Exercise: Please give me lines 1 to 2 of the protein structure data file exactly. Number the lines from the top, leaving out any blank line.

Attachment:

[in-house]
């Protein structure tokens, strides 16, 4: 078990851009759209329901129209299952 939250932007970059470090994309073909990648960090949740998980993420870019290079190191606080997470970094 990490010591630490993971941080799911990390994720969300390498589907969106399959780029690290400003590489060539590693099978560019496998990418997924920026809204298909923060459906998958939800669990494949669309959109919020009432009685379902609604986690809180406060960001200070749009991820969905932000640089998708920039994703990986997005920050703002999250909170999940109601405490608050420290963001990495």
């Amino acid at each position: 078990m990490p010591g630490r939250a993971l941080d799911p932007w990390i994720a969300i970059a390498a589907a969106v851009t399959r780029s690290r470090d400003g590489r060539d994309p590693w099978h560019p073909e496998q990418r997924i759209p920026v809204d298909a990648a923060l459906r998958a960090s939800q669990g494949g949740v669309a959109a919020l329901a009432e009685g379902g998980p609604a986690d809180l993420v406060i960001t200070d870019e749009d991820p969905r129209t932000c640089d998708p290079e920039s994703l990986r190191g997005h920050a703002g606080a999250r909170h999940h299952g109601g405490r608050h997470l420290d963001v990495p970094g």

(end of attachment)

[in-house]
């Protein structure tokens, strides 16, 4: 078990851009759209329901129209299952 939250932007970059470090994309073909990648960090949740998980993420870019290079190191606080997470970094 990490010591630490993971941080799911990390994720969300390498589907969106399959780029690290400003590489060539590693099978560019496998990418997924920026809204298909923060459906998958939800669990494949669309959109919020009432009685379902609604986690809180406060960001200070749009991820969905932000640089998708920039994703990986997005920050703002999250909170999940109601405490608050420290963001990495």